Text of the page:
Avian Influenza Killing Far Fewer Birds This Year

Avian Influenza Killing Far Fewer Birds This Year

The strain of highly pathogenic avian influenza that ravaged wild birds and some mammals across Minnesota and Wisconsin in spring 2022 appears to have diminished this spring, with far fewer birds perishing. Minnesota still leads the nation with the most birds reported dead from the H5N1 strain of influenza, but the number of birds reported so far this year is just a fraction this year of what it was in 2022, according to data from the U.S. Department of Agriculture.

Nationally, more than 7,000 wild birds have been confirmed dead from the virus over the past 18 months, but that’s only up about 500 in recent months after 6,500 were reported in the first year of the outbreak. Birds in all 49 continental states have died, led by waterfowl and the raptors that eat waterfowl such as eagles and hawks.

Songbirds rarely contract the disease and experts say no additional precautions are needed for people who feed birds. According to the National Wildlife Disease Program, there is currently “low risk of an outbreak among wild songbirds,” and there is no official recommendation to take down feeders — unless you also keep domestic poultry on your property. Experts do recommend that you clean bird feeders and birdbaths regularly as a way to keep several kinds of bird diseases at bay.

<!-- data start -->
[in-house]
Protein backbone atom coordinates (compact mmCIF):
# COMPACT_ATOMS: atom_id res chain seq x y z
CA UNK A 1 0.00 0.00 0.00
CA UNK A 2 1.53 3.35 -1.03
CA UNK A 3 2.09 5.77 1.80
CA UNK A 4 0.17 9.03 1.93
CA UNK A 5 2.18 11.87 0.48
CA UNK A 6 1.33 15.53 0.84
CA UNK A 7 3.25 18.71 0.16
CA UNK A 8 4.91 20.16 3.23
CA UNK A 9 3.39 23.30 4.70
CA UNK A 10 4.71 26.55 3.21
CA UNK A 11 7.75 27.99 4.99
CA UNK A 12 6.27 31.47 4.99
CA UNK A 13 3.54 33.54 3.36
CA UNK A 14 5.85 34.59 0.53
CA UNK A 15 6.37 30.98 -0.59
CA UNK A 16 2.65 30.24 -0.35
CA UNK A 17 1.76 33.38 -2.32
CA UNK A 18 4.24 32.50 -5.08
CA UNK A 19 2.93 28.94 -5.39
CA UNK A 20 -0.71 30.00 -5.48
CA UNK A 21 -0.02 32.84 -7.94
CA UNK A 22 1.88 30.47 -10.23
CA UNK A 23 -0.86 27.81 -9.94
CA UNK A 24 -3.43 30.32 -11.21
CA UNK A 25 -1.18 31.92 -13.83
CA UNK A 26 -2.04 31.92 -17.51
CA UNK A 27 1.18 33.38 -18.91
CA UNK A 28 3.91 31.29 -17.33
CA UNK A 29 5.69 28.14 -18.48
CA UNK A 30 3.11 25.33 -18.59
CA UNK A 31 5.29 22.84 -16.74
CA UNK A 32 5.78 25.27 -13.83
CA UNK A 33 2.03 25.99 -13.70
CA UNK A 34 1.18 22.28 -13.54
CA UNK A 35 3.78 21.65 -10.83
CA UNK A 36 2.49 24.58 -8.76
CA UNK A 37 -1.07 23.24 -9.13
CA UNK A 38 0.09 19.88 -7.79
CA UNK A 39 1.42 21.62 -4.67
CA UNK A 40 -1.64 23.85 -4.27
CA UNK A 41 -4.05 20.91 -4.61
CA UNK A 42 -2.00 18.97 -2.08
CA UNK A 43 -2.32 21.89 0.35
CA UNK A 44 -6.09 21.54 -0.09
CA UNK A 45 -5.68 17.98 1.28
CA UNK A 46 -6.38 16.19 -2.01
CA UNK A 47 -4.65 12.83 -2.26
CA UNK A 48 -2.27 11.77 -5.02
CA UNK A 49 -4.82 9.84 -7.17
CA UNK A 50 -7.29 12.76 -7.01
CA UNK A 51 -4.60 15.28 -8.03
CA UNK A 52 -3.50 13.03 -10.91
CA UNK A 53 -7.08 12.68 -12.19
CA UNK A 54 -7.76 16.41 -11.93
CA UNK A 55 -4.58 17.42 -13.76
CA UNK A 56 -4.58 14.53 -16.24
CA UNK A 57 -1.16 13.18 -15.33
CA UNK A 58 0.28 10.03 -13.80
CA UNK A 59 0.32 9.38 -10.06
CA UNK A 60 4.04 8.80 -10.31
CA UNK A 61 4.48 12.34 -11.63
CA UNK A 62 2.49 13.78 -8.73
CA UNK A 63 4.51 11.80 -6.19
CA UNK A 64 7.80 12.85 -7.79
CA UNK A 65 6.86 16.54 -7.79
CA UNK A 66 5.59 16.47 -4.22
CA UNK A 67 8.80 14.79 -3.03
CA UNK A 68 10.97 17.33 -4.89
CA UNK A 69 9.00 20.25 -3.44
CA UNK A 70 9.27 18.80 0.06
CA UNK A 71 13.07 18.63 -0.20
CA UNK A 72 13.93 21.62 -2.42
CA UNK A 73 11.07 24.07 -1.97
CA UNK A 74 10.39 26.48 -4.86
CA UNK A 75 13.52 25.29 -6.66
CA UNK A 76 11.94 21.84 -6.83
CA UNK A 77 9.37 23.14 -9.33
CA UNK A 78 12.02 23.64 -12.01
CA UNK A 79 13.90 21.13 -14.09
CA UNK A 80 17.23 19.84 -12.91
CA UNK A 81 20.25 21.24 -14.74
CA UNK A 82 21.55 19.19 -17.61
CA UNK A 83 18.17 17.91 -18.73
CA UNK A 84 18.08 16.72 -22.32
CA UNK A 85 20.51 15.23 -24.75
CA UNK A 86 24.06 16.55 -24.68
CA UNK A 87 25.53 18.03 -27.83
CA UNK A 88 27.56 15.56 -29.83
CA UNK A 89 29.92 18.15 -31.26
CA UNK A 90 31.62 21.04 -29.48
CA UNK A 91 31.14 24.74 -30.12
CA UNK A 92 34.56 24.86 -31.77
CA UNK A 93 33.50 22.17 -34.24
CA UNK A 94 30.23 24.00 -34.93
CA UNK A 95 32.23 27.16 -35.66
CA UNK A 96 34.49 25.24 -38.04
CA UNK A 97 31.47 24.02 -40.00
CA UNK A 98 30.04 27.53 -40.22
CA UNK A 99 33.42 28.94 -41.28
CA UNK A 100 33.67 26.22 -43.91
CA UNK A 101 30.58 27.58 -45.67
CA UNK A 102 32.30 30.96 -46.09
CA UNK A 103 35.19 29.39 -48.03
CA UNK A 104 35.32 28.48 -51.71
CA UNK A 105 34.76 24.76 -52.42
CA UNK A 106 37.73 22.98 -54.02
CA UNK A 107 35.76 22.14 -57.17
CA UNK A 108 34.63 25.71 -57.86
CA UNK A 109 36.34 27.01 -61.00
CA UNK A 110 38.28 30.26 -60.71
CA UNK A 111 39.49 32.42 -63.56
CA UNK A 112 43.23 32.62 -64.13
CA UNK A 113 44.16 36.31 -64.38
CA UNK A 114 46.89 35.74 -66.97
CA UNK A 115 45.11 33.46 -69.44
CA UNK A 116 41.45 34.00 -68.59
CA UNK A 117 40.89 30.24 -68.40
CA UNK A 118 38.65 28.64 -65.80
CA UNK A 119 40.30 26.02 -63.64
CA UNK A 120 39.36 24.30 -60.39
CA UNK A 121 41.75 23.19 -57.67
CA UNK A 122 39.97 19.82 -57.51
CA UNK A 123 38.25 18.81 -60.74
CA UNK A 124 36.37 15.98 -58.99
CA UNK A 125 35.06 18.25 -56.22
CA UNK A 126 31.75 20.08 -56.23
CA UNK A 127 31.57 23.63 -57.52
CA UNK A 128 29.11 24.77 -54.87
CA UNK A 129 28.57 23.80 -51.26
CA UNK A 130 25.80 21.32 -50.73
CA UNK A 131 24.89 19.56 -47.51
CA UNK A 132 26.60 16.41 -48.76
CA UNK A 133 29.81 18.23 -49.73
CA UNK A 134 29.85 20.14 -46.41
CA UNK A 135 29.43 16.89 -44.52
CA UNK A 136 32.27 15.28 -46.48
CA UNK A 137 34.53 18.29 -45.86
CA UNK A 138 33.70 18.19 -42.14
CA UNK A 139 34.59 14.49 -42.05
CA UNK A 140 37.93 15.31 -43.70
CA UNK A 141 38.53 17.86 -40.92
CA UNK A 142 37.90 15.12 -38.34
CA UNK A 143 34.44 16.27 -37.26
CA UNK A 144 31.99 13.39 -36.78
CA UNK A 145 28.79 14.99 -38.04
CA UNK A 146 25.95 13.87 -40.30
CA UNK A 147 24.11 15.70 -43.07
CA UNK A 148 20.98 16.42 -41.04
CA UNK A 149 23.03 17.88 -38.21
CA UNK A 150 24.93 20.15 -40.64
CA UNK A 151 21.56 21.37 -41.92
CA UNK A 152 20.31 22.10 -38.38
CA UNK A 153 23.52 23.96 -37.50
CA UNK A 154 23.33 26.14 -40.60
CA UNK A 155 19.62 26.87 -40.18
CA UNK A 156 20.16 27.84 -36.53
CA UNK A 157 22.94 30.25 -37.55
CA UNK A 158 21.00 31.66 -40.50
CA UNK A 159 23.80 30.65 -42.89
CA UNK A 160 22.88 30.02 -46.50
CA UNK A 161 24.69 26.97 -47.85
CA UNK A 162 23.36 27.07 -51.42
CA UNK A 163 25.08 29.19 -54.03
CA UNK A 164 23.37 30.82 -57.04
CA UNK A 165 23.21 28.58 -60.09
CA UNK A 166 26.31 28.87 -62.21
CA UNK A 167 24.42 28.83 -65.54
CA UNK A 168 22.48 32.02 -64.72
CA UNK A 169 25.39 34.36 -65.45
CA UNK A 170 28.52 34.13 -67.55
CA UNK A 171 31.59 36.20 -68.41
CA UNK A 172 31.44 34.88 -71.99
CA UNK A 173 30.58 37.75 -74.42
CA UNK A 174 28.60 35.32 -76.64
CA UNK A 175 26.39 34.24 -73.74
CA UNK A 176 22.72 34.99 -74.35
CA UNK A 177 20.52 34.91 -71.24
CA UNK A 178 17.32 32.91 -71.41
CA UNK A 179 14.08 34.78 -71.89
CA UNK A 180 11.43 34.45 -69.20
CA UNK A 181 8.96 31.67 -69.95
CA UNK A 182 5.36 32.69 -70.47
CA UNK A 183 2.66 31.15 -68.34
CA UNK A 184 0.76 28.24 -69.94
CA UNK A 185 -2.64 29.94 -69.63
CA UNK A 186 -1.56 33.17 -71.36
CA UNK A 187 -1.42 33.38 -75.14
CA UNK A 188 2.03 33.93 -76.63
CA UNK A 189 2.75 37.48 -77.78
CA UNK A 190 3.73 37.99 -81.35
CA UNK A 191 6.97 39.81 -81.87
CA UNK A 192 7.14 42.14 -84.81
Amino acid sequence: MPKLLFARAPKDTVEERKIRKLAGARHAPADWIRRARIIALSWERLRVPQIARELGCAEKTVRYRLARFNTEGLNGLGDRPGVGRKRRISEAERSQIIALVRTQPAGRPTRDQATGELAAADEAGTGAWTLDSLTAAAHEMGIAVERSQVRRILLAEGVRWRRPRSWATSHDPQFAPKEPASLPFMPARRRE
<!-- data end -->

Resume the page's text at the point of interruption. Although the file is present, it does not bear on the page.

In May 2023, the USDA reported zero commercial poultry detections. There has not been a case of avian flu in commercial poultry since April 19 or in backyard poultry since May 18, 2023. That’s good news after H5N1 ravaged some 840 commercial and backyard flocks, killing or forcing the destruction of nearly 59 million poultry over the past 18 months.

The United States Department of Agriculture has reported the beginning of vaccine trials for highly pathogenic avian influenza as of May 1. The department says there are currently four vaccines for the bird flu, but none are applicable to the highly pathogenic strain. The USDA began testing the four vaccines in April with single-dose trials in efforts to develop a new vaccine for HPAI. Results from these trials were expected to be available in May, as well as a two-dose vaccine study with results in June. However, there have been no official reports from the USDA yet.

July 17, 2023